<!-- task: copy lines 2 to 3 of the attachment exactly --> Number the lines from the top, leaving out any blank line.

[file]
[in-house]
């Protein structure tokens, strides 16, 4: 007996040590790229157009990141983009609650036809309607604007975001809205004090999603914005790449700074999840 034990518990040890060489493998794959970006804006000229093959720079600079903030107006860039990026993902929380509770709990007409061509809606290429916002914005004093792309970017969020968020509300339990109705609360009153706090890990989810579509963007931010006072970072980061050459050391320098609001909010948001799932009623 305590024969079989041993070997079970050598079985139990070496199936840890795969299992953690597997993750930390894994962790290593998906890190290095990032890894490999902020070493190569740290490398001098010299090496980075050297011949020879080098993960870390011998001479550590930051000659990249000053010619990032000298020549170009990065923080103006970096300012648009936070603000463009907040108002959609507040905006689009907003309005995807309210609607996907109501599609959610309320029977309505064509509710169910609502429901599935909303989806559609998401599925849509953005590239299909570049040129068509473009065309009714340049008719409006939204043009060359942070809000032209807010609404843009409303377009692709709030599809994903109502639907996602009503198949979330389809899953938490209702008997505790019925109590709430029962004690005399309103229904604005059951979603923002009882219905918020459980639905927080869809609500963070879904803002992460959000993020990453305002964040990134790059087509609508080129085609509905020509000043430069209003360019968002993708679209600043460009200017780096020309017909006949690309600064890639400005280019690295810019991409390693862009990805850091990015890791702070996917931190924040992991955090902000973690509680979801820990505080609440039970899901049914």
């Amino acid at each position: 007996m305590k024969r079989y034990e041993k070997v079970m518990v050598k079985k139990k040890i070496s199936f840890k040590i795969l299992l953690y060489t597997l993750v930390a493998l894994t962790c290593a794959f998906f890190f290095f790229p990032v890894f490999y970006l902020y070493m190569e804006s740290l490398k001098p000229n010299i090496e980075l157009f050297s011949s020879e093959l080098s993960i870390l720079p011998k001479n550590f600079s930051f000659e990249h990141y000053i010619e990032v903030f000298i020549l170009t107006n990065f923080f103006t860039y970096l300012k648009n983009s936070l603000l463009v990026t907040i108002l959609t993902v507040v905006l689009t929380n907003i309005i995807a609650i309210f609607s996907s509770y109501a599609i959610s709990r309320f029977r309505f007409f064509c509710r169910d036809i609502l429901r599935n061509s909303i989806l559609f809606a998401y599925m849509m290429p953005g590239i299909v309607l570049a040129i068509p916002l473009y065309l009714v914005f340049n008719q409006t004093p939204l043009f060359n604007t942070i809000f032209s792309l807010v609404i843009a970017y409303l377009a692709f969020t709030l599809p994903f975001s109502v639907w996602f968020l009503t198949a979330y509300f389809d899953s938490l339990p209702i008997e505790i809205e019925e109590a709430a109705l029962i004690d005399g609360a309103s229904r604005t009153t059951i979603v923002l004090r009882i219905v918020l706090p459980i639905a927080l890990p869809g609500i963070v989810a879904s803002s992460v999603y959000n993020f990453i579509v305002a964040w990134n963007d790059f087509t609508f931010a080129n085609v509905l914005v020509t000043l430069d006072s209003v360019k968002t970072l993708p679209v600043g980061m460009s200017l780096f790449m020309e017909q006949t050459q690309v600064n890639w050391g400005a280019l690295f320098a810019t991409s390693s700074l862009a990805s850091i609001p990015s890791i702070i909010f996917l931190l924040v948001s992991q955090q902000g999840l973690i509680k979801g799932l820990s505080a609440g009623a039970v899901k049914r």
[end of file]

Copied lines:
């Protein structure tokens, strides 16, 4: 007996040590790229157009990141983009609650036809309607604007975001809205004090999603914005790449700074999840 034990518990040890060489493998794959970006804006000229093959720079600079903030107006860039990026993902929380509770709990007409061509809606290429916002914005004093792309970017969020968020509300339990109705609360009153706090890990989810579509963007931010006072970072980061050459050391320098609001909010948001799932009623 305590024969079989041993070997079970050598079985139990070496199936840890795969299992953690597997993750930390894994962790290593998906890190290095990032890894490999902020070493190569740290490398001098010299090496980075050297011949020879080098993960870390011998001479550590930051000659990249000053010619990032000298020549170009990065923080103006970096300012648009936070603000463009907040108002959609507040905006689009907003309005995807309210609607996907109501599609959610309320029977309505064509509710169910609502429901599935909303989806559609998401599925849509953005590239299909570049040129068509473009065309009714340049008719409006939204043009060359942070809000032209807010609404843009409303377009692709709030599809994903109502639907996602009503198949979330389809899953938490209702008997505790019925109590709430029962004690005399309103229904604005059951979603923002009882219905918020459980639905927080869809609500963070879904803002992460959000993020990453305002964040990134790059087509609508080129085609509905020509000043430069209003360019968002993708679209600043460009200017780096020309017909006949690309600064890639400005280019690295810019991409390693862009990805850091990015890791702070996917931190924040992991955090902000973690509680979801820990505080609440039970899901049914």
């Amino acid at each position: 007996m305590k024969r079989y034990e041993k070997v079970m518990v050598k079985k139990k040890i070496s199936f840890k040590i795969l299992l953690y060489t597997l993750v930390a493998l894994t962790c290593a794959f998906f890190f290095f790229p990032v890894f490999y970006l902020y070493m190569e804006s740290l490398k001098p000229n010299i090496e980075l157009f050297s011949s020879e093959l080098s993960i870390l720079p011998k001479n550590f600079s930051f000659e990249h990141y000053i010619e990032v903030f000298i020549l170009t107006n990065f923080f103006t860039y970096l300012k648009n983009s936070l603000l463009v990026t907040i108002l959609t993902v507040v905006l689009t929380n907003i309005i995807a609650i309210f609607s996907s509770y109501a599609i959610s709990r309320f029977r309505f007409f064509c509710r169910d036809i609502l429901r599935n061509s909303i989806l559609f809606a998401y599925m849509m290429p953005g590239i299909v309607l570049a040129i068509p916002l473009y065309l009714v914005f340049n008719q409006t004093p939204l043009f060359n604007t942070i809000f032209s792309l807010v609404i843009a970017y409303l377009a692709f969020t709030l599809p994903f975001s109502v639907w996602f968020l009503t198949a979330y509300f389809d899953s938490l339990p209702i008997e505790i809205e019925e109590a709430a109705l029962i004690d005399g609360a309103s229904r604005t009153t059951i979603v923002l004090r009882i219905v918020l706090p459980i639905a927080l890990p869809g609500i963070v989810a879904s803002s992460v999603y959000n993020f990453i579509v305002a964040w990134n963007d790059f087509t609508f931010a080129n085609v509905l914005v020509t000043l430069d006072s209003v360019k968002t970072l993708p679209v600043g980061m460009s200017l780096f790449m020309e017909q006949t050459q690309v600064n890639w050391g400005a280019l690295f320098a810019t991409s390693s700074l862009a990805s850091i609001p990015s890791i702070i909010f996917l931190l924040v948001s992991q955090q902000g999840l973690i509680k979801g799932l820990s505080a609440g009623a039970v899901k049914r």